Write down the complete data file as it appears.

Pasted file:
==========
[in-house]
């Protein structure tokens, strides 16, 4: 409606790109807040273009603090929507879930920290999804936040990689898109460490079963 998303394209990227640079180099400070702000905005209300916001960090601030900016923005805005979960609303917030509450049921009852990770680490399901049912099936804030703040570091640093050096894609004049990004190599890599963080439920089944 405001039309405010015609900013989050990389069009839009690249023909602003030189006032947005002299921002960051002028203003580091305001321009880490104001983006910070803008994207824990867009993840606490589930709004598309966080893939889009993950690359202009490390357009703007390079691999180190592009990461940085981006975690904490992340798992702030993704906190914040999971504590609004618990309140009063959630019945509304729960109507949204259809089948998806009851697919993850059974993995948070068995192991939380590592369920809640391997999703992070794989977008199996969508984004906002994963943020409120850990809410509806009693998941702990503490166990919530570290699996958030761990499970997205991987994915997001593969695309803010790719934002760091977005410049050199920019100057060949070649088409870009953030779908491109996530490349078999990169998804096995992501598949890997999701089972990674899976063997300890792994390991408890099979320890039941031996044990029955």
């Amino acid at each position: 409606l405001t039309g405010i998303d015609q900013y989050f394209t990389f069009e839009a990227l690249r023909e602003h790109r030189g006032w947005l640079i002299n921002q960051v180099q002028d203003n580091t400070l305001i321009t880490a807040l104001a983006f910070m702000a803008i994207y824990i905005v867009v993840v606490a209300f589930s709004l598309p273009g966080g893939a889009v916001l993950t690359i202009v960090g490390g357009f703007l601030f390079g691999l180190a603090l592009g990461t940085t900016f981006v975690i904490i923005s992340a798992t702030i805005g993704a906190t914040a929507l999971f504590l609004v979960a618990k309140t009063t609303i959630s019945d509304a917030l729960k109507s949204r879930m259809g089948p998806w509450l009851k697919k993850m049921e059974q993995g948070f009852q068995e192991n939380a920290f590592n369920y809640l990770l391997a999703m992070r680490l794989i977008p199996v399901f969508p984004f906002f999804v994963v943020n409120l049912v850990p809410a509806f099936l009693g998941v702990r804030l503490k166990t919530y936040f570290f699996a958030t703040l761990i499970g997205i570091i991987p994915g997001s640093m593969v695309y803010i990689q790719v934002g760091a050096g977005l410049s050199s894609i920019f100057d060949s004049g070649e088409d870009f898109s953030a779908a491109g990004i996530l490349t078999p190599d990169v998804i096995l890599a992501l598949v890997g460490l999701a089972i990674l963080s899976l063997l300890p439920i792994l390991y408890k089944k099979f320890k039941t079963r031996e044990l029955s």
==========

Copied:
[in-house]
């Protein structure tokens, strides 16, 4: 409606790109807040273009603090929507879930920290999804936040990689898109460490079963 998303394209990227640079180099400070702000905005209300916001960090601030900016923005805005979960609303917030509450049921009852990770680490399901049912099936804030703040570091640093050096894609004049990004190599890599963080439920089944 405001039309405010015609900013989050990389069009839009690249023909602003030189006032947005002299921002960051002028203003580091305001321009880490104001983006910070803008994207824990867009993840606490589930709004598309966080893939889009993950690359202009490390357009703007390079691999180190592009990461940085981006975690904490992340798992702030993704906190914040999971504590609004618990309140009063959630019945509304729960109507949204259809089948998806009851697919993850059974993995948070068995192991939380590592369920809640391997999703992070794989977008199996969508984004906002994963943020409120850990809410509806009693998941702990503490166990919530570290699996958030761990499970997205991987994915997001593969695309803010790719934002760091977005410049050199920019100057060949070649088409870009953030779908491109996530490349078999990169998804096995992501598949890997999701089972990674899976063997300890792994390991408890099979320890039941031996044990029955």
């Amino acid at each position: 409606l405001t039309g405010i998303d015609q900013y989050f394209t990389f069009e839009a990227l690249r023909e602003h790109r030189g006032w947005l640079i002299n921002q960051v180099q002028d203003n580091t400070l305001i321009t880490a807040l104001a983006f910070m702000a803008i994207y824990i905005v867009v993840v606490a209300f589930s709004l598309p273009g966080g893939a889009v916001l993950t690359i202009v960090g490390g357009f703007l601030f390079g691999l180190a603090l592009g990461t940085t900016f981006v975690i904490i923005s992340a798992t702030i805005g993704a906190t914040a929507l999971f504590l609004v979960a618990k309140t009063t609303i959630s019945d509304a917030l729960k109507s949204r879930m259809g089948p998806w509450l009851k697919k993850m049921e059974q993995g948070f009852q068995e192991n939380a920290f590592n369920y809640l990770l391997a999703m992070r680490l794989i977008p199996v399901f969508p984004f906002f999804v994963v943020n409120l049912v850990p809410a509806f099936l009693g998941v702990r804030l503490k166990t919530y936040f570290f699996a958030t703040l761990i499970g997205i570091i991987p994915g997001s640093m593969v695309y803010i990689q790719v934002g760091a050096g977005l410049s050199s894609i920019f100057d060949s004049g070649e088409d870009f898109s953030a779908a491109g990004i996530l490349t078999p190599d990169v998804i096995l890599a992501l598949v890997g460490l999701a089972i990674l963080s899976l063997l300890p439920i792994l390991y408890k089944k099979f320890k039941t079963r031996e044990l029955s």